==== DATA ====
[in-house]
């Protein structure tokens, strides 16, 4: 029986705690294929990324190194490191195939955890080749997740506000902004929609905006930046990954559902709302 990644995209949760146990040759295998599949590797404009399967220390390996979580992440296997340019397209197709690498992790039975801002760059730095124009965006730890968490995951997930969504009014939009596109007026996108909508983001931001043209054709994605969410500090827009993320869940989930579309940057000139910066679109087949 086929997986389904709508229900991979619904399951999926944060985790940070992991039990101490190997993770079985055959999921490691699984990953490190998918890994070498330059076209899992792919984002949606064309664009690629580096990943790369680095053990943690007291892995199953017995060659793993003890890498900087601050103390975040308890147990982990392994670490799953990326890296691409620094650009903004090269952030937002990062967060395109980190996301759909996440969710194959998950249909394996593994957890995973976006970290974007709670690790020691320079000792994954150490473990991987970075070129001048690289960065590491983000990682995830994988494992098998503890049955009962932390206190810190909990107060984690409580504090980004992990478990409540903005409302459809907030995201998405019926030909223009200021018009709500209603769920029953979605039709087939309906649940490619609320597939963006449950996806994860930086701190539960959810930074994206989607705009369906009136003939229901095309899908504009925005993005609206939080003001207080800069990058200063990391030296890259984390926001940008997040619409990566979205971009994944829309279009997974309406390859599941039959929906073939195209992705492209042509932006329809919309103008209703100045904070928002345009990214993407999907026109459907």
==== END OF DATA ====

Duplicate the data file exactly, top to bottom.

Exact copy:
[in-house]
């Protein structure tokens, strides 16, 4: 029986705690294929990324190194490191195939955890080749997740506000902004929609905006930046990954559902709302 990644995209949760146990040759295998599949590797404009399967220390390996979580992440296997340019397209197709690498992790039975801002760059730095124009965006730890968490995951997930969504009014939009596109007026996108909508983001931001043209054709994605969410500090827009993320869940989930579309940057000139910066679109087949 086929997986389904709508229900991979619904399951999926944060985790940070992991039990101490190997993770079985055959999921490691699984990953490190998918890994070498330059076209899992792919984002949606064309664009690629580096990943790369680095053990943690007291892995199953017995060659793993003890890498900087601050103390975040308890147990982990392994670490799953990326890296691409620094650009903004090269952030937002990062967060395109980190996301759909996440969710194959998950249909394996593994957890995973976006970290974007709670690790020691320079000792994954150490473990991987970075070129001048690289960065590491983000990682995830994988494992098998503890049955009962932390206190810190909990107060984690409580504090980004992990478990409540903005409302459809907030995201998405019926030909223009200021018009709500209603769920029953979605039709087939309906649940490619609320597939963006449950996806994860930086701190539960959810930074994206989607705009369906009136003939229901095309899908504009925005993005609206939080003001207080800069990058200063990391030296890259984390926001940008997040619409990566979205971009994944829309279009997974309406390859599941039959929906073939195209992705492209042509932006329809919309103008209703100045904070928002345009990214993407999907026109459907």